Then there's the amazing dc.sed script which implements arbitrary precision numeric calculations in decimal base in sed – you can find its source here or inside the tarball of gnu sed as a test. I don't really understand how it does the multiplication and division, but I could do the addittion on my own in a slightly more complicated way in Re^2: --- adding a column of integers (it's a loop of four substitutions, dc.sed has two and the teasing comment "could be done in one s/// if we could have >9 back-refs..." which I don't really believe).

      How about fibonacci numbers? Some snippets like Re: Fibonacci golf with one state variable use regex substitutions but then they're not really using the power of the regex engine. There must be some way to actually use the regular expression engine to generate fibonacci numbers though. Searching yields fibonacci regex and Fibonacci Regex. These test for fibonacci numbers rather than generating them but there's probably some way to convert them. Another idea is to use something like this but probably there's some nicer way to phrase it:

      perl -le'$==1,(1x$_)=~/(^)(1|11\1)*(?{$=++})^/,print$=for 0..20'
Re: The Oldest Plays the Piano
by deMize (Monk) on Sep 22, 2009 at 20:10 UTC
    Did you deduce the building number just because he "still didn't know" and 14 was the only double? Isn't it possible he didn't know because of other reasons, rather than the available options. Maybe he just couldn't figure out all the options of factors of 72, maybe he couldn't literally see the building number :)

    Another thing, because the problem gave over 20 years, we can reason that it hasn't been over 30 years. If it was a trick question we couldn't propose that, but the significance of choosing 20 as opposed to 10 or 30 is a significant statement given the nature of the problem. Thus, you can rule out oldest daughters greater than 21.

    If it had been 20 years since he last saw his friend, he would have known about the eldest daughter. In the options given, the 36 y/o would have been 16 when they last saw each other. I chose 21 because if they were truely friends the one would have known the other's wife was pregnant since he last saw him, thus giving that extra year to know about it, without seeing his friend.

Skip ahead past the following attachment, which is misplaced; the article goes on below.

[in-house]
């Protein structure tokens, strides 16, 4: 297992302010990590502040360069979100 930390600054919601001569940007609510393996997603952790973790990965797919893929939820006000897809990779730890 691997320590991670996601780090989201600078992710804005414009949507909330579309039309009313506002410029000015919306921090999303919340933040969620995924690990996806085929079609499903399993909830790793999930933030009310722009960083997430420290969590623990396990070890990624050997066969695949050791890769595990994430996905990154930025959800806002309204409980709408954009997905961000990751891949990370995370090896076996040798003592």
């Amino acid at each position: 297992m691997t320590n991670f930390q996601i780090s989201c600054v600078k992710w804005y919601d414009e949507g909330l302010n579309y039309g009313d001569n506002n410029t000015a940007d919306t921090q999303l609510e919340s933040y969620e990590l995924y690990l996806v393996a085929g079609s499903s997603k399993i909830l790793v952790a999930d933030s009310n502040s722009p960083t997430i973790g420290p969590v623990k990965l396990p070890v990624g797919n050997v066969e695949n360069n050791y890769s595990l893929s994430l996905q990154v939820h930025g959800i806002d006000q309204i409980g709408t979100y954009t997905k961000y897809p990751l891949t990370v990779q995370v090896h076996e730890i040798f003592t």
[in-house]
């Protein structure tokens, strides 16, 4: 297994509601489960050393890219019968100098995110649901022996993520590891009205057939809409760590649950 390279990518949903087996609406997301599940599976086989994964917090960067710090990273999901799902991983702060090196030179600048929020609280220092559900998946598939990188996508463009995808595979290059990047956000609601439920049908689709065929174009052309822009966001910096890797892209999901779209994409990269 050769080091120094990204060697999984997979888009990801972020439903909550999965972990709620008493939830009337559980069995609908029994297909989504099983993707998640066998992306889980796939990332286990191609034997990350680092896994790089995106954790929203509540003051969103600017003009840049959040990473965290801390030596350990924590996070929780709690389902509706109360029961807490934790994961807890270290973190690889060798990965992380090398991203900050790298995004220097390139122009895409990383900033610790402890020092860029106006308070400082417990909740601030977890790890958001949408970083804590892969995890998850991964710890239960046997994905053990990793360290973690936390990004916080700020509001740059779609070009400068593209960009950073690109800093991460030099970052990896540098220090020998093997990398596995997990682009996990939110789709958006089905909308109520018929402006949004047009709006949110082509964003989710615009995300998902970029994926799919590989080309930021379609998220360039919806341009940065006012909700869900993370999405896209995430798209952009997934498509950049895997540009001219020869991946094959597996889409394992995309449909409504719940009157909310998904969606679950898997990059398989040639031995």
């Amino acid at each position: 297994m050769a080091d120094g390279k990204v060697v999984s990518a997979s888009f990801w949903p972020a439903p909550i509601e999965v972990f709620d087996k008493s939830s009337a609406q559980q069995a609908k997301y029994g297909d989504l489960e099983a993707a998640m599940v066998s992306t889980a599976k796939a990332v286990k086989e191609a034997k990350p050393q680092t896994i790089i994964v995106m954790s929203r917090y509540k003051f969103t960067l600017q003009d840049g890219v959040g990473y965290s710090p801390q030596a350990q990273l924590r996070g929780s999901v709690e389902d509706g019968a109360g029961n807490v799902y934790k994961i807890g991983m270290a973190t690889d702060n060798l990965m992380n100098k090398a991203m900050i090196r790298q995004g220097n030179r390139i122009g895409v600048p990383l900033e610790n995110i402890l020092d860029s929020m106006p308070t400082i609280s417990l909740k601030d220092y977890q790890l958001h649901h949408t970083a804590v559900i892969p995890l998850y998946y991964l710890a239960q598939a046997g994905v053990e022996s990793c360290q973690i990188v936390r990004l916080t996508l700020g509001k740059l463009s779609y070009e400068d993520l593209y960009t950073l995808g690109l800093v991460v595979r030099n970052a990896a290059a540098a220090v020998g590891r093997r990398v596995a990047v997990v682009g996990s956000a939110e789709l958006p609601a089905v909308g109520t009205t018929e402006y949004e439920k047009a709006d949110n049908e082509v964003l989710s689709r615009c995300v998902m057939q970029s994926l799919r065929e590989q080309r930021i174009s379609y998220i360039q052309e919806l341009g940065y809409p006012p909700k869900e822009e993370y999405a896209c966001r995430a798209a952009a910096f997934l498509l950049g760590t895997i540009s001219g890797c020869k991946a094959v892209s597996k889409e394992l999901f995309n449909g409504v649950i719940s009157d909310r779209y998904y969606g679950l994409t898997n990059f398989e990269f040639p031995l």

Because the problem says "over" 20, you might want to change that 21 i chose above to something like 23 (reason to follow). The next significant number the problem would have said is "over 25." So the actual time should be between 20 and 25. Due to human psychology you can rule out 24 because a person would have said "almost 25" rather than "over 20" - you might argue the same for 23. So, given that assumption, you could reason the actual years since the two have last seen one another is between 21 and 23 :) Given this information, you can modify your formula to rule out any girls that are older than that.

    Thinking of these other factors is important in math modeling. What if the "oldest playing piano" was "the oldest can now vote?" That 24 and 36 become more significant in eligibility, which we have not selected by reason albeit conjectural and not empirical.
      Did you deduce the building number just because he "still didn't know" and 14 was the only double? Isn't it possible he didn't know because of other reasons, rather than the available options. Maybe he just couldn't figure out all the options of factors of 72, maybe he couldn't literally see the building number :)
      Maybe. But you have to take into account they are both MIT math grads. I guess here MIT math grads stands for ideally perfect maths (are they? ;-) and so we can presume he is able to solve the system with the two Diophantine equation.

      The other objection - that he couldn't see the building number - is more serious. I guess any MIT math grad - even if he has myopia and is lazy - has an excess of Perl hubris (As defined by Larry_Wall excessive pride, the sort of thing Zeus zaps you for ...) so that he will do whatever to show off his skills, including to cross the road to look at the number :-).

        Ha. Yes, perhaps in a sane condition he would do just that, but let's not forget that time has taken its toll on him and if he didn't have "A Beautiful Mind" at one time, he might now. Thus, we could also suppose, in such a condition, that he is on medication, which have side effects, one which would displace the hubris instilled in him.
      Thinking of these other factors is important in math modeling.
      And you should also consider, that it is unusual to have children 34 years apart... Not infeasible or unnormal, but unusual... At least that's what I would presume...
Re: The Oldest Plays the Piano
by spx2 (Chaplain) on Sep 24, 2009 at 11:01 UTC
    Interesting solution , reminds me of EWD666 where a similar problem is solved(but not with regexes,just pen and paper).
      Now that is very interesting problem. It should be solved with Perl too.
      I have heard the version with six sentences instead of 4, I'll try to find it.